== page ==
(3) Beginning January 15, 2015, and every January 15 and July 15 thereafter, the secretary of state shall:
(A) Make the list available to the public in the office of the secretary of state and publish the list on the web site maintained by the secretary of state; and
(B) Distribute the no trespass public notice list to every law enforcement agency in this state.
(4) Publication of the no trespass public notice list as prescribed in subdivision (f)(3) establishes a presumption that members of the general public have notice of the establishment of private property rights of all employers and properties listed.
(5) Each law enforcement agency in this state shall maintain the most recent no trespass public notice list received from the secretary of state for its use in responding to complaints of criminal trespass under subsection (a). If a property is identified on the list, the responding law enforcement officer:
(A) Is not required to further establish an employer’s property rights before taking action against a person committing criminal trespass; and
(B) May take appropriate and lawful action against a person committing criminal trespass to have such person leave the property or cease blocking ingress to or egress from the property.
(6) If the employer’s property is listed on the no trespass public notice list, an owner may seek an expedited injunction to restrain repeated or continuing trespass.
(7) This subsection (f) shall not affect or limit any existing rights of an owner whose property is not included on the no trespass public notice list.
(g) Criminal trespass is a Class C misdemeanor.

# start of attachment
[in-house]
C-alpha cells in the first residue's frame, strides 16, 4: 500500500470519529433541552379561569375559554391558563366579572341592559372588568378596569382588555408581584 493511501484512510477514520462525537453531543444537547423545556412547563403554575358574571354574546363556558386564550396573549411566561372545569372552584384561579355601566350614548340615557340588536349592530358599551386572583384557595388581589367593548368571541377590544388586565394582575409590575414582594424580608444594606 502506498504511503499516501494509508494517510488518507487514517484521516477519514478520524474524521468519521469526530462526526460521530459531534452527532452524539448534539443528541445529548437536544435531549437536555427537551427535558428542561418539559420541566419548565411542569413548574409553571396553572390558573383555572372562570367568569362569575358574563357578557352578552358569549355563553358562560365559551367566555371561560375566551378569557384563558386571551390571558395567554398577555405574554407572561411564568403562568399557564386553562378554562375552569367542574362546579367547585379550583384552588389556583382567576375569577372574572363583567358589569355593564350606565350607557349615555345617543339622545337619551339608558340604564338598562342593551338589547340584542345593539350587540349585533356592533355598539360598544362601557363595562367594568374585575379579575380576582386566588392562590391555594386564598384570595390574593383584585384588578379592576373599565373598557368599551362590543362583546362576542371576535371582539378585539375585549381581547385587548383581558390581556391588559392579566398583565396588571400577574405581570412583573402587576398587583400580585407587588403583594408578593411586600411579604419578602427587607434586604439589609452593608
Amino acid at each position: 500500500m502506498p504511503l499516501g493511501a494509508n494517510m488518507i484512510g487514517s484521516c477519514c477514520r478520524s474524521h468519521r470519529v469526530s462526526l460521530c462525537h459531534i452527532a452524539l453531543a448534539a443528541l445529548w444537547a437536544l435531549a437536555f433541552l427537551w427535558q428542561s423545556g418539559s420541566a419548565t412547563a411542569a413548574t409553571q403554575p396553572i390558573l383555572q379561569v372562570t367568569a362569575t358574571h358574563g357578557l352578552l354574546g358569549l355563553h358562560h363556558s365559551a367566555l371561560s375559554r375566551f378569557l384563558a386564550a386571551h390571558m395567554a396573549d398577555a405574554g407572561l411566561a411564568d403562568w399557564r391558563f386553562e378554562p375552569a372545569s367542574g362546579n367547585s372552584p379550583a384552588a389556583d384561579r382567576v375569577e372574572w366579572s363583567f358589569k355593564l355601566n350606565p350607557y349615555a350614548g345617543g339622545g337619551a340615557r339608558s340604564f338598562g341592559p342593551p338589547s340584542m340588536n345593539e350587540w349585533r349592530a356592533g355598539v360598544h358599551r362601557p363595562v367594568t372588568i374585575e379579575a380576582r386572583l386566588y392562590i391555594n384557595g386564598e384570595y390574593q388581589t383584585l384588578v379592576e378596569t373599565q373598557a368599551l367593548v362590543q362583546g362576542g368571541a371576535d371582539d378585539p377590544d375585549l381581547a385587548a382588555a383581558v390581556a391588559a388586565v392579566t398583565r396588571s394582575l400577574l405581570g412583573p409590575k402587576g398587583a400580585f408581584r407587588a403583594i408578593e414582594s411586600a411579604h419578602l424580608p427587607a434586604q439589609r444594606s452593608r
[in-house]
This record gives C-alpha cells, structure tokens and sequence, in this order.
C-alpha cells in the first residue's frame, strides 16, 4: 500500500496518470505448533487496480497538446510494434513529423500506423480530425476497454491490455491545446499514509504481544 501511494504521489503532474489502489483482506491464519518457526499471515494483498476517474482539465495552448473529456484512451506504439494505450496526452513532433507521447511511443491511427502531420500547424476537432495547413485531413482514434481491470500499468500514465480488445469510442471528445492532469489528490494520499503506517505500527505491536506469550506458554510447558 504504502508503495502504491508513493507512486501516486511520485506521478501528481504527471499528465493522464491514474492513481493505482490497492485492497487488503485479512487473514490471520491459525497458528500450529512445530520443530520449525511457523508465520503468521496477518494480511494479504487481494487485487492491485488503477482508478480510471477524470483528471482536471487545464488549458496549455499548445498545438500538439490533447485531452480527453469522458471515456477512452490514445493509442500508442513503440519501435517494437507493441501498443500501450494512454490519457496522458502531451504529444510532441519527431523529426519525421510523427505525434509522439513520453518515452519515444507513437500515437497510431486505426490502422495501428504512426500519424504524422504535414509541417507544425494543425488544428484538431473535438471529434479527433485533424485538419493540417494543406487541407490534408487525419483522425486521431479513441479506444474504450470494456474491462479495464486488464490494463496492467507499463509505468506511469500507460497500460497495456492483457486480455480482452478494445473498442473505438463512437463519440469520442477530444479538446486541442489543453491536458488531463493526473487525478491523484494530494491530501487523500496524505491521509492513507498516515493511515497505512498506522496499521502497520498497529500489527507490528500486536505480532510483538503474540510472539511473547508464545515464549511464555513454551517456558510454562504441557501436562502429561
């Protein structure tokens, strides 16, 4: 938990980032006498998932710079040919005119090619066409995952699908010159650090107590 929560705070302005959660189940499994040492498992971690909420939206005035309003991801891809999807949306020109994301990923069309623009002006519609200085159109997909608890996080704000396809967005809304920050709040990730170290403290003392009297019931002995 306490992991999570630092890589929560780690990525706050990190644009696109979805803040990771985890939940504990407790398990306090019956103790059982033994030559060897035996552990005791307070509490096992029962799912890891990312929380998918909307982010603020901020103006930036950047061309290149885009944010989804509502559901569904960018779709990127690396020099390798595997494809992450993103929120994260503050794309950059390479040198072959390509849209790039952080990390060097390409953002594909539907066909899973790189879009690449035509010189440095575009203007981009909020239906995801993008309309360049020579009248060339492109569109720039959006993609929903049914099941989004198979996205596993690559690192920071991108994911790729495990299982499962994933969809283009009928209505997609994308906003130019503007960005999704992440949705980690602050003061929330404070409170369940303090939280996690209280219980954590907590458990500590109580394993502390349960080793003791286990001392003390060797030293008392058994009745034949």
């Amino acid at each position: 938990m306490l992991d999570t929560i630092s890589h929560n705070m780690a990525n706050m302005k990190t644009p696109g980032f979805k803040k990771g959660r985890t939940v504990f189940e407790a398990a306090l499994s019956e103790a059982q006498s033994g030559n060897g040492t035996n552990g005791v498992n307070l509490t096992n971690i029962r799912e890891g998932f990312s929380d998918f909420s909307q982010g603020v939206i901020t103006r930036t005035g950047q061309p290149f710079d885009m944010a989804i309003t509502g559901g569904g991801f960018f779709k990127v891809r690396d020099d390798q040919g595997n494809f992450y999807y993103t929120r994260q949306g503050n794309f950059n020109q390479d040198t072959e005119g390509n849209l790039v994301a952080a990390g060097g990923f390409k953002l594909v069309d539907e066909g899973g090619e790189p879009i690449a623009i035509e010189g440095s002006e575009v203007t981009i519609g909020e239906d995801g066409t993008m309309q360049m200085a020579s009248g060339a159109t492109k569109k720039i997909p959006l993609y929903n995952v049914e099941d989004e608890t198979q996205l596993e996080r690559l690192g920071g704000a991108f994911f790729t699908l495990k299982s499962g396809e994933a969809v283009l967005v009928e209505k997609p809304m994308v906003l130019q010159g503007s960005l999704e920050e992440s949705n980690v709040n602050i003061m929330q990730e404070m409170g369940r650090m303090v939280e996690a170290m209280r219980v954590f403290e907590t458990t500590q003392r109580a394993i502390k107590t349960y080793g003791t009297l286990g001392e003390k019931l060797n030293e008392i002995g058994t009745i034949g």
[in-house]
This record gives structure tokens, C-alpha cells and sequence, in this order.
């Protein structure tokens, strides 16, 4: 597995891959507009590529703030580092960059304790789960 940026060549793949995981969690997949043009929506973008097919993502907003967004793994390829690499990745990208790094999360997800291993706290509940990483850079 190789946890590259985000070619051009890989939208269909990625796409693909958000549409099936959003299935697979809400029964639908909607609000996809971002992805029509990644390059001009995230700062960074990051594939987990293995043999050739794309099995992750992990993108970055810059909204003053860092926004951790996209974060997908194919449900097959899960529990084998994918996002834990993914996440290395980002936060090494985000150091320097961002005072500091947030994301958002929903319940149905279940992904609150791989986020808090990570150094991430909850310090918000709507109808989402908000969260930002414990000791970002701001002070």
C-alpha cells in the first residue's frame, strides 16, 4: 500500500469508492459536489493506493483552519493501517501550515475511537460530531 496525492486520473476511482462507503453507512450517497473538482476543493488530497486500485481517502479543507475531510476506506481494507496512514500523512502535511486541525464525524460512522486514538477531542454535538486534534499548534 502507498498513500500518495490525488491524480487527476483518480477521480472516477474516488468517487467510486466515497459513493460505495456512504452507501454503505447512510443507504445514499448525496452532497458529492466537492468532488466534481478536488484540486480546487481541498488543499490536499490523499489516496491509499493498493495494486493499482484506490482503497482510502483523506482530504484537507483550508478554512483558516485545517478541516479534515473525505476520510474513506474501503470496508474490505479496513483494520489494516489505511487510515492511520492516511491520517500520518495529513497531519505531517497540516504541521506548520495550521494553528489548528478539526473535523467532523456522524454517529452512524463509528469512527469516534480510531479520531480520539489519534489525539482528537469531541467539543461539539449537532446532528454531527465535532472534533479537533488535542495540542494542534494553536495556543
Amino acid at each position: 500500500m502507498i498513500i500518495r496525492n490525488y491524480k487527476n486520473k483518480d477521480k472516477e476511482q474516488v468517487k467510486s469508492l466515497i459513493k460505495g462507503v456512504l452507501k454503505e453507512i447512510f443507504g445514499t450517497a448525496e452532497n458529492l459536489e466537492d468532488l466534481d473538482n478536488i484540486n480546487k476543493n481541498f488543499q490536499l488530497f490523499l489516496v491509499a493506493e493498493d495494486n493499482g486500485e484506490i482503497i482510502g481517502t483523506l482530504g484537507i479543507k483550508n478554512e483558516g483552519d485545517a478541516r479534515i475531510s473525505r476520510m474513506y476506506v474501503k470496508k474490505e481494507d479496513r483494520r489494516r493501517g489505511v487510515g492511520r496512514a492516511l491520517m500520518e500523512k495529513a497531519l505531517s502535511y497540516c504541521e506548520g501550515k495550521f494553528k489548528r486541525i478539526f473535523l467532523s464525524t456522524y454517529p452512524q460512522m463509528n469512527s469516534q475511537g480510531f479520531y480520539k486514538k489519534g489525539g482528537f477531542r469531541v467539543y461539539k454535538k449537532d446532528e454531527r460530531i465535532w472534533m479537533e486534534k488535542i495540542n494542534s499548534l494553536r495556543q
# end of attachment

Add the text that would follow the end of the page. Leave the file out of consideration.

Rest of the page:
62-18-124. Right-of-entry — Liability — Notice to landowners — Injunctions.
(a) A professional land surveyor, the professional land surveyor’s agents, employees and personnel under the professional land surveyor’s supervision, may go on, over and upon the lands of others when necessary to perform surveys for the location of property corners, boundary lines, rights-of-way and easements, and, in so doing, may carry with them their customary equipment and vehicles.
(b) A professional land surveyor, the professional land surveyor’s agents, employees and personnel under the professional land surveyor’s supervision entering the lands of others under the right granted by subsection (a), and doing no unnecessary injury, are liable only for the actual damage done, and, if sued in such case, the plaintiff shall recover only as much costs as damages.
(c) Nothing in this section shall be construed as giving authority to a professional land surveyor, the professional land surveyor’s agents, employees or personnel under the professional land surveyor’s supervision to destroy, injure, damage or move anything on the lands of another without the written permission of the landowner, and nothing in this section shall be construed as removing civil liability for such damage.
(d) A licensed land surveyor during the conduct of a boundary survey where there is discovered, or reasonably should have been discovered, any major apparent discrepancy as defined by the board between the deed descriptions of adjoiners, evidence of use or possession not consistent with deed descriptions or otherwise has notice that there is an adverse claim across a boundary, shall notify the affected adjoiners. Notice to nonresident or absentee owners will be by mail to the current address used for mailing property tax notices. In cases in which the landowner does not reside on the property, reasonable effort shall mean notification by certified mail.
(e) No owner or occupant of the land shall be liable for any injury or damage sustained by any person entering upon the land under this section.
(f) Injunctive relief may be had against a landowner restricting entry to the landowner’s land in violation of this section by petition addressed to the circuit or chancery court of the division in which the violation is alleged to have occurred.